In the Media

Angelo Bassi and Stephen Adler
June 26, 2020

“Physics is an experimental subject," says Professor Emeritus Stephen L. Adler, in an NYT Magazine profile of one of his frequent collaborators, Italian physicist Angelo Bassi.

IAS News

Updated July 2, 2020

Playground Opening—July 2nd at 8am
We are pleased to announce that the playground in Member housing will be open on Thursday, July 2, at 8 am. We ask that you comply with CDC protocols and maintain 6 feet distance between you and other families. Face coverings are strongly recommended. The playground is open to Institute families only, please have your ID handy if needed. Please adhere to these requests so that everyone can enjoy some time on the playground.

Update on the Institute’s Plans for Reopening
The State of New Jersey has announced a three-staged approach to reopening businesses and offices. The opening of IAS falls under Stage 3. The date for beginning Stage 3 has not yet been defined, but the last elements of Stage 2 are slated for July 6, so it is reasonable to assume that Stage 3 will begin sometime after that date.

IAS Closure 
The Institute remains closed to visitors.

On April 8, Governor Murphy announced that stores must require that their shoppers wear face coverings or masks. The Institute requires face coverings or masks in all public indoor areas on campus, including the activities center and laundry facility. How to make a simple mask

As of June 2, the United States is at Warning Level 3, which recommends avoiding nonessential travel, both domestically and internationally. Please see our process regarding travel and your return to campus.

Read more.


Cord Whitaker

with Cord Whitaker

Cord Whitaker, Friends of the Institute for Advanced Study Member in the School of Historical Studies, joins Distinguished Journalism Fellow Joanne Lipman to discuss the current racial unrest, its place in the history of racism, and where we go from here.

June 03, 2020

Dear members of the IAS community, 

Even as we all have been deeply affected by shutdowns due to the Covid-19 outbreak this spring, we also have been witnessing and experiencing profoundly disturbing incidents highlighting an interrelated and equally alarming crisis: ongoing, systematized, and institutionalized racism toward African Americans. As brothers, sisters, parents, and children, many of us cannot imagine the horror of losing an innocent loved one at the hands of those meant to protect our communities. With deep sympathy, our thoughts and prayers go out to the family of George Floyd, the most recent victim of such racial violence, who died at the hands of the Minneapolis police. Other recent, devastating incidents in which Black people have been stereotyped, targeted, and killed have included Ahmaud Arbery, simply jogging, and Breonna Taylor, asleep in her bed at home. We know this is but a small recitation of the ways in which racism affects people of color, and Black people in particular, every day. Divisive political responses from the top leadership are not helpful at a time when solidarity and grief should unite our nation. As with the common experience of Covid-19, this moment should be a reminder of the inextricable ties between us, even as disparities in our economies and health care systems mean that the pandemic has negatively impacted Black and brown people in disproportionately high numbers around the world.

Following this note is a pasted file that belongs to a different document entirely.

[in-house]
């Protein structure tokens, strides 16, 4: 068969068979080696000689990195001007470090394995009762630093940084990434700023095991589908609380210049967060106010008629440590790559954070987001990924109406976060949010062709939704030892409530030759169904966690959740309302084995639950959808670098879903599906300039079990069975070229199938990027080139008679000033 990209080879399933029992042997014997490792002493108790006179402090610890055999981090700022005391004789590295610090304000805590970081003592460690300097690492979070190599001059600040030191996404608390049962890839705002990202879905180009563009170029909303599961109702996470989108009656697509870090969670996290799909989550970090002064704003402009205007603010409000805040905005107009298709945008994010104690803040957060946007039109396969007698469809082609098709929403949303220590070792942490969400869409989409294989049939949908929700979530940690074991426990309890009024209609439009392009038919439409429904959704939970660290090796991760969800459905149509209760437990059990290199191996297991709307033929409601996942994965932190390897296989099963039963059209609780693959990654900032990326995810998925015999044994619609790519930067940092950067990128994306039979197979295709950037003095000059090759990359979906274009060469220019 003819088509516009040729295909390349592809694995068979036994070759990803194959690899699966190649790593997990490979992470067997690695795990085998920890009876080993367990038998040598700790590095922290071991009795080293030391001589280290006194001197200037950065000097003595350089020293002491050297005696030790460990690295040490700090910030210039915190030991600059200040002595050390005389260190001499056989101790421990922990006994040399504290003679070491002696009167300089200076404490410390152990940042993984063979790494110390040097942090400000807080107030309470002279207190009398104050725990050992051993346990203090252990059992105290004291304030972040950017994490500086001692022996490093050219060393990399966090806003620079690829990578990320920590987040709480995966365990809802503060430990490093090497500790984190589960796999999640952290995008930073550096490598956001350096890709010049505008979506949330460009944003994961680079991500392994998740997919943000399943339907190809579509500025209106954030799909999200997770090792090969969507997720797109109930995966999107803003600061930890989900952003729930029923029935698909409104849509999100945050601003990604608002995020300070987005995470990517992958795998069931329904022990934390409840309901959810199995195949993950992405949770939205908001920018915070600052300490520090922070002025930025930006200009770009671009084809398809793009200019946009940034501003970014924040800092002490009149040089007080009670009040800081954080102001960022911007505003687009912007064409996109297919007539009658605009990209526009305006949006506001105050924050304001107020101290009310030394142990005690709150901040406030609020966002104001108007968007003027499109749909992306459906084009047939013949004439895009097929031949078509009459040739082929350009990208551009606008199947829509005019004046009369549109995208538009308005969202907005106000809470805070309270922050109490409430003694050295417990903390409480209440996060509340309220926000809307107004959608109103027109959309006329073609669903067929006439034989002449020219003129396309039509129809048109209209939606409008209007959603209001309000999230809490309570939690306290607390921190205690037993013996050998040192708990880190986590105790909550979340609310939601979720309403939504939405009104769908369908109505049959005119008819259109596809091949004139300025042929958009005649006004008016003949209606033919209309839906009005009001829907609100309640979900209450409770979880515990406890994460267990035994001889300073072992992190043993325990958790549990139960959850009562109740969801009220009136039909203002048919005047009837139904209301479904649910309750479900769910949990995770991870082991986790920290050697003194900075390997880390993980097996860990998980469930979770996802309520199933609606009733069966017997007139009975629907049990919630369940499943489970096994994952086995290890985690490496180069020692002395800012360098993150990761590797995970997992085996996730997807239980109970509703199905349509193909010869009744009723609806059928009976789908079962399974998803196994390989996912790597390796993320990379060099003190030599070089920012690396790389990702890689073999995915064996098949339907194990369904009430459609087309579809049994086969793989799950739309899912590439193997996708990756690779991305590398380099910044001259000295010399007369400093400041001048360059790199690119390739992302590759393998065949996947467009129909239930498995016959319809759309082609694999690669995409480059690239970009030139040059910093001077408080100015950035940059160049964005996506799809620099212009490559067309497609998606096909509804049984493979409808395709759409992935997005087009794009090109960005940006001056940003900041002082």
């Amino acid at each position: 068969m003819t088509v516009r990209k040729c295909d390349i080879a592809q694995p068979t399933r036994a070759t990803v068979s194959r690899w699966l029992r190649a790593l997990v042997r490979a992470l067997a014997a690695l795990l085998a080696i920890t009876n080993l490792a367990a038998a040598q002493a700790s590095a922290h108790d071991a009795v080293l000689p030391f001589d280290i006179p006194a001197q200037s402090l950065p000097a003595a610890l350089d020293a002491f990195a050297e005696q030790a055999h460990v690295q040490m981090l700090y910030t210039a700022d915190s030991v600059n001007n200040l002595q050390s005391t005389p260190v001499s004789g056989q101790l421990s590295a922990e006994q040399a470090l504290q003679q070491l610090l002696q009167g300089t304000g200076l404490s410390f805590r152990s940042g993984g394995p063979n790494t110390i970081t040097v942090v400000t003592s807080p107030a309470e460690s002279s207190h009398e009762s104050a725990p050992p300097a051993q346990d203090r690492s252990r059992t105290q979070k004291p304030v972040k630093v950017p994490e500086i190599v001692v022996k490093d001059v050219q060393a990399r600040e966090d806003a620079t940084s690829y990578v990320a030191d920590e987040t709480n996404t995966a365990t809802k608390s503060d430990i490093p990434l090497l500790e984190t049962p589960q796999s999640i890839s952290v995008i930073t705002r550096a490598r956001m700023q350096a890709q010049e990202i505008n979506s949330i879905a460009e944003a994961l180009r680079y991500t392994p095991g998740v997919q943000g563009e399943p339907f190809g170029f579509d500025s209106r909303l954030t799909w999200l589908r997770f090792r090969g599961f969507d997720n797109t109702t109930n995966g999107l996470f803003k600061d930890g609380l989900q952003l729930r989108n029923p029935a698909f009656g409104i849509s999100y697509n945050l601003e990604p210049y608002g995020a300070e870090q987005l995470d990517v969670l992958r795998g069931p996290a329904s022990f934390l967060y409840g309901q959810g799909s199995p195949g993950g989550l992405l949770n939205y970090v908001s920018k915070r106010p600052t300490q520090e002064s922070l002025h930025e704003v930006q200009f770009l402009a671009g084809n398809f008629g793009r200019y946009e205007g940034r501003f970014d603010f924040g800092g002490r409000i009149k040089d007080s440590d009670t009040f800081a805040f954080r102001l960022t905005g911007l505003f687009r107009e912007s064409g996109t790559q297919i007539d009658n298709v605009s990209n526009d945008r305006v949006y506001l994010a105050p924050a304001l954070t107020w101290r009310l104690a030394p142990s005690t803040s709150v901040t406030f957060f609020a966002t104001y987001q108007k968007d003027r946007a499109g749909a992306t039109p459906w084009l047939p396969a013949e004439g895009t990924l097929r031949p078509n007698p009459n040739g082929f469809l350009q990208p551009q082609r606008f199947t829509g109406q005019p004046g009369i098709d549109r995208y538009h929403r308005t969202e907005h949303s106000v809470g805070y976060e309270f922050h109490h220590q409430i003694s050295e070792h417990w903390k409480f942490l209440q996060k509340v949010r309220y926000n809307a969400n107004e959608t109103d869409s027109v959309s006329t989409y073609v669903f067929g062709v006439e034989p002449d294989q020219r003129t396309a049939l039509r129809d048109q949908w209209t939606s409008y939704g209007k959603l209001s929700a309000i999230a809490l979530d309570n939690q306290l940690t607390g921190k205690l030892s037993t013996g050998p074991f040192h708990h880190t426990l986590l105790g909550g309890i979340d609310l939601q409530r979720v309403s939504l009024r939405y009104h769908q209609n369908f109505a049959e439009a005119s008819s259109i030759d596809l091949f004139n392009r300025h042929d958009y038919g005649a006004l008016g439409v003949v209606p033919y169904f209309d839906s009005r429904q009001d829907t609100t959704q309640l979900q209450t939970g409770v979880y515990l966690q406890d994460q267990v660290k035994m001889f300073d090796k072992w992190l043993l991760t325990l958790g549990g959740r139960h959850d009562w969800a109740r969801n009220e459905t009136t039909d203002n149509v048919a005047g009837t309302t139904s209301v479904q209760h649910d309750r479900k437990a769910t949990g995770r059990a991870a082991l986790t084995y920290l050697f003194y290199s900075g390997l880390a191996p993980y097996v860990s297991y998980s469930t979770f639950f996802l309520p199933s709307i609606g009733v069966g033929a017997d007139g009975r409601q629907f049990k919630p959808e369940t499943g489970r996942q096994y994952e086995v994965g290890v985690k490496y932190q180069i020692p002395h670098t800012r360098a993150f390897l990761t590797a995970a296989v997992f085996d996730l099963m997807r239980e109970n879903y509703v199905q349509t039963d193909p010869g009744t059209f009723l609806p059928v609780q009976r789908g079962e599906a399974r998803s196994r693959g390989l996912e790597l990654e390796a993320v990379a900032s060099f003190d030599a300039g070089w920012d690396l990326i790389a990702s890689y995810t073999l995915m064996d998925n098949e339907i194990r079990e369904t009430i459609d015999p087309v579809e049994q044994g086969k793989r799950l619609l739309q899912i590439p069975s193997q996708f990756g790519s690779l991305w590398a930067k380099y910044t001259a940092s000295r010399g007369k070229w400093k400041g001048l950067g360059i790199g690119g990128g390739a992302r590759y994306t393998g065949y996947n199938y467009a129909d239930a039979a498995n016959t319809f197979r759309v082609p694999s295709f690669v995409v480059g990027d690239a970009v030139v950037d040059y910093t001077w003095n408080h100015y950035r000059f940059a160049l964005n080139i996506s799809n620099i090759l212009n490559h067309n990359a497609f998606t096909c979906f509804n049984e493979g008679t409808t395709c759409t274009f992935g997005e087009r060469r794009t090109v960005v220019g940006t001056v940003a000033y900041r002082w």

On June 4, 1930, 90 years ago, the idealists who founded the Institute imagined a future that would be free from prejudice based on “race, creed, or sex.” While we may all feel despair over the lack of better progress made in our society in the intervening years, as an institution we must stand up for diversity, inclusion, and equity; for government and law enforcement accountability; and for social policies that prioritize equality and justice for everyone. It is critical that the scholarship at IAS focused on racial violence, including that of law enforcement, continues. We must follow the recent advice of John Lewis, Congressman from Georgia, who has put his life on the line time and time again for civil rights, indeed dedicating his entire life to this cause. Congressman Lewis writes, “This is a special moment in our history. Just as people of all faiths and no faiths, and all backgrounds, creeds, and colors banded together decades ago to fight for equality and justice … we must do so again.” At IAS, we all must stand together against racism—in the United States and in all parts of the world—and, in our work, strive to be leaders in understanding and dismantling the ways that discrimination and injustice are perpetuated.

Robbert Dijkgraaf

Director and Leon Levy Professor
Institute for Advanced Study


By Danielle S. Allen

When we think about how to achieve political equality, we have to attend to things like voting rights … But we also have to cultivate the capacity of citizens to use language effectively enough to influence the choices we make together.


Myles Jackson

with Myles W. Jackson

Distinguished Journalism Fellow Joanne Lipman interviewed science historian Myles Jackson to discuss why Germany has been more successful than other countries in combating Covid-19, the perils of gene patenting, and how his cello playing led to his scientific pursuits.

In the Media

June 19, 2020

Writing for Quanta, Robbert Dijkgraaf, Director and Leon Levy Professor, draws the distinction between generic and exceptional beauty, and why one type proves more useful in describing the universe.

Ludwig van Beethoven
June 26, 2020

Smithsonian Magazine covers the debate “Was Beethoven Black?” with contributions from Member Kira Thurman, whose Twitter thread on the question went viral.